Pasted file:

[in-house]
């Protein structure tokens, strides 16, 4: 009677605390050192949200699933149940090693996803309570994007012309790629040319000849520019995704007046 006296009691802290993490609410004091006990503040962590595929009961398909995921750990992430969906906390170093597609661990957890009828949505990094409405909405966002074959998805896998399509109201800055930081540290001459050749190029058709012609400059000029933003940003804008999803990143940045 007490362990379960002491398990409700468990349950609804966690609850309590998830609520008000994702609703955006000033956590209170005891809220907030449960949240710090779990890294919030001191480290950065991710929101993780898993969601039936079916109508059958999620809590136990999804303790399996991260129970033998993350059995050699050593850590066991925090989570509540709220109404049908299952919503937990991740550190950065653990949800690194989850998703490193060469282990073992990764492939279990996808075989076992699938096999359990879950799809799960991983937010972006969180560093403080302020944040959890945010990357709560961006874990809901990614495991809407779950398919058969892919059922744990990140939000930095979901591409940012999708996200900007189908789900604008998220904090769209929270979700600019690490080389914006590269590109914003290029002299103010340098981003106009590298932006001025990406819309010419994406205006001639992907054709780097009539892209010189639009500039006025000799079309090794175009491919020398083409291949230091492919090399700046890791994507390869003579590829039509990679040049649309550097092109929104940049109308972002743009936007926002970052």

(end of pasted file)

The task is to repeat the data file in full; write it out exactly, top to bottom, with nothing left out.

[in-house]
């Protein structure tokens, strides 16, 4: 009677605390050192949200699933149940090693996803309570994007012309790629040319000849520019995704007046 006296009691802290993490609410004091006990503040962590595929009961398909995921750990992430969906906390170093597609661990957890009828949505990094409405909405966002074959998805896998399509109201800055930081540290001459050749190029058709012609400059000029933003940003804008999803990143940045 007490362990379960002491398990409700468990349950609804966690609850309590998830609520008000994702609703955006000033956590209170005891809220907030449960949240710090779990890294919030001191480290950065991710929101993780898993969601039936079916109508059958999620809590136990999804303790399996991260129970033998993350059995050699050593850590066991925090989570509540709220109404049908299952919503937990991740550190950065653990949800690194989850998703490193060469282990073992990764492939279990996808075989076992699938096999359990879950799809799960991983937010972006969180560093403080302020944040959890945010990357709560961006874990809901990614495991809407779950398919058969892919059922744990990140939000930095979901591409940012999708996200900007189908789900604008998220904090769209929270979700600019690490080389914006590269590109914003290029002299103010340098981003106009590298932006001025990406819309010419994406205006001639992907054709780097009539892209010189639009500039006025000799079309090794175009491919020398083409291949230091492919090399700046890791994507390869003579590829039509990679040049649309550097092109929104940049109308972002743009936007926002970052």